Faculty of Arts

Undergraduate - Unit

This unit entry is for students who completed this unit in 2014 only. For students planning to study the unit, please refer to the unit indexes in the the current edition of the Handbook. If you have any queries contact the managing faculty for your course or area of study.

print version

6 points, SCA Band 1, 0.125 EFTSL

Refer to the specific census and withdrawal dates for the semester(s) in which this unit is offered, or view unit timetables.

FacultyFaculty of Arts
OfferedClayton First semester 2014 (Day)
Coordinator(s)Associate Professor Peter Lentini


This subject examines the political phenomenon of violence conducted in the name of culture, race, religion, nation, the state and the like. It begins by examining how different forms of cultural expression can either reinforce or subvert established political regimes as well as how regimes generate, indirectly or otherwise, certain practices and consciousness to legitimize themselves through violence. The unit discusses such phenomena across religious (Abrahamic and non-Abrahamic) and secular traditions. Drawing on case studies of secular and religiously motivated violence, both by non-state and state actors, it moves on to investigate the conditions that may nurture the growth of political violence. The subject concludes with a study of the implications that different forms of violence have for both domestic and global politics and various countries' experiences utilising religion and inter-cultural dialogue to combat violent extremism. The unit concludes with how interreligious dialogues can foster peace, multiculturalism and plural coexistence.
Grasping the contents of lectures, active participation in tutorials where students summarise and discuss authors' viewpoints as well as articulate their own reasoned positions, individually as also in groups, mid-term exam and writing cogent essays demonstrating analytical skills and comprehension of key concepts are vital to this unit.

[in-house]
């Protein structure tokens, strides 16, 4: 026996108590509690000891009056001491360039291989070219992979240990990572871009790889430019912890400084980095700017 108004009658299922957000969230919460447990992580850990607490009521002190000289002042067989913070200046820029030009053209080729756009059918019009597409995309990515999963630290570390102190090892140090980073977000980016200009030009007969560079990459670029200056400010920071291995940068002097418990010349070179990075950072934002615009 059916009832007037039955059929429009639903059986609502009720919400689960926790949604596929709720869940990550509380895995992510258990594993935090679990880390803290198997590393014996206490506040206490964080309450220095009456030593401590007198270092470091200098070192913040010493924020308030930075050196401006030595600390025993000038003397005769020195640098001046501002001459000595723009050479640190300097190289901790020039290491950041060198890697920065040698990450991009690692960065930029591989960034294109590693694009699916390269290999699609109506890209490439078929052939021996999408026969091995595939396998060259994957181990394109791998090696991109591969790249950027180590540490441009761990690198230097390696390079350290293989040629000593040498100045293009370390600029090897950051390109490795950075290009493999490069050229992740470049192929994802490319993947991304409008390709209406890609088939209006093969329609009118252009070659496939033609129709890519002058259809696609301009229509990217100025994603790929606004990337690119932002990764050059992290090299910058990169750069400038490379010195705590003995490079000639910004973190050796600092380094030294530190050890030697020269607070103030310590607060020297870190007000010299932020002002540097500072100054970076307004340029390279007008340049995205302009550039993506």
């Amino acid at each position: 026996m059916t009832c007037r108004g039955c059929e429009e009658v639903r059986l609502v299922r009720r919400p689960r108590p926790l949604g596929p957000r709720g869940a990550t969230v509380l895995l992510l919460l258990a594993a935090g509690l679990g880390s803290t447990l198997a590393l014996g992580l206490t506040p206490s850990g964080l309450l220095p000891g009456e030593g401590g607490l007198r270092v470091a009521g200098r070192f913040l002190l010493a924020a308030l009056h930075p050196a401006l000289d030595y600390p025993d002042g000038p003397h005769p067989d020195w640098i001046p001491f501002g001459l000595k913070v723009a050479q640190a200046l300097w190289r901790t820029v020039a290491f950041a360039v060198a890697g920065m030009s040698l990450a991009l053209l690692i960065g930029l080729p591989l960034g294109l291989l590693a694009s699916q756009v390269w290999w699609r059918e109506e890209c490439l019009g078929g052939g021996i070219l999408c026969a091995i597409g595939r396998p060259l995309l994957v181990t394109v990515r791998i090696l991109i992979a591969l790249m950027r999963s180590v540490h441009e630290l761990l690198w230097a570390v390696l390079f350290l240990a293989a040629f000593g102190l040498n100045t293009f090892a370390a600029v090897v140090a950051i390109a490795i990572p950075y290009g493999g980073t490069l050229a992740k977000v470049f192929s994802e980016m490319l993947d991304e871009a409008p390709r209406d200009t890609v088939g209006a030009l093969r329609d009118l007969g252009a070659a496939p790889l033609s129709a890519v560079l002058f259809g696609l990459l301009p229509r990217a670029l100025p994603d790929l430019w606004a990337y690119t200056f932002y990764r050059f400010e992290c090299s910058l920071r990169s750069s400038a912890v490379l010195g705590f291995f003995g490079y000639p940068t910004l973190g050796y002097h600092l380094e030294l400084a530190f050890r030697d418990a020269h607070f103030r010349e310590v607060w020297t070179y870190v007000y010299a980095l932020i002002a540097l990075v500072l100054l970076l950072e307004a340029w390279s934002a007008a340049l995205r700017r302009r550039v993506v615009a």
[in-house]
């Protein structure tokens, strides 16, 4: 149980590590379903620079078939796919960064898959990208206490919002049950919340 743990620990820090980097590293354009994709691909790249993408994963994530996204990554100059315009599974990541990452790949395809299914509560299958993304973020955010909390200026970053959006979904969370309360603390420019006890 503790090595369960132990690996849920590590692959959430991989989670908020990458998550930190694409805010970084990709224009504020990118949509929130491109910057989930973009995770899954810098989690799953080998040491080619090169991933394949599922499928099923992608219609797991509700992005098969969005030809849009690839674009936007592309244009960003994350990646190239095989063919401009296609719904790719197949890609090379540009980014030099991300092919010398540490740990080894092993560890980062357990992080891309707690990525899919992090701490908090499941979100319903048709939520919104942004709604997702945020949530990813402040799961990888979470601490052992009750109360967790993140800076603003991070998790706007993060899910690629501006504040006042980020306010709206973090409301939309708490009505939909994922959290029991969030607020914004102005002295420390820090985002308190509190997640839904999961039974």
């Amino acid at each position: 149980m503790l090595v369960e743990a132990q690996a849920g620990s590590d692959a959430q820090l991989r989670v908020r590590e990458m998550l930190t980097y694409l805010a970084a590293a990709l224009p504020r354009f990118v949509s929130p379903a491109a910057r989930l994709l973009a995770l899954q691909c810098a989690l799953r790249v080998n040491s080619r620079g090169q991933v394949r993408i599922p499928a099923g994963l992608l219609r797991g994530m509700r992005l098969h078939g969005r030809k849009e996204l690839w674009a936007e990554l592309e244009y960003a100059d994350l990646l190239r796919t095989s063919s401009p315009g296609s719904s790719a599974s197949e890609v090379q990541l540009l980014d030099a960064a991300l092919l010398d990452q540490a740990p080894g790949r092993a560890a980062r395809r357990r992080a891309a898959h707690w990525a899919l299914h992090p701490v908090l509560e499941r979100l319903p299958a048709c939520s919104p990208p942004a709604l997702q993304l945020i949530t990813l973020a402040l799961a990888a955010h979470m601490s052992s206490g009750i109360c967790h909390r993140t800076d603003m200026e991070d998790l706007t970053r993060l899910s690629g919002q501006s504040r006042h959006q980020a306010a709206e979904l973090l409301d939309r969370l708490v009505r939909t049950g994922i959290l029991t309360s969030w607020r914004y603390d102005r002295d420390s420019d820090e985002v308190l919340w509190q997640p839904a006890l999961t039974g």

On having completed this unit, students will:

  1. Possess a sophisticated introductory understanding of politics, culture, religion, race, nation, identity, secularism, moral panic etcetera as contested important concepts; how cultural and religious politics have become important for new forms of political activism; the political and social-historical conditions that may lead to violence by multiple actors -non-state as well as state; and the impact of such forms of violence on various freedoms, rights and human security.
  2. Develop a vital, preliminary understanding of how political struggles centring on culture, race, religion, nation and the state are manifest in the public sphere - especially in mass and popular media - and the role these institutions play in making and unmaking of multiple forms of violence.
  3. Equip themselves with a sophisticated introductory understanding of the challenge posed to traditional forms of political organization by culturally and religiously motivated groups and institutions that use violence to achieve political ends.
  4. Acquire robust capabilities to constructively contribute to public debates on issues such as ethnic and cultural rights, violence, terrorism, counter-terrorism and human security.
  5. To develop enhanced skills in writing cogent and analytically sharp essays as well as grasp kits and tool for effective, persuasive presentations.


Short essay: 10%
Mid term exam: 40%
Major esay: 50%

Chief examiner(s)

Workload requirements

12 Hours

This unit applies to the following area(s) of study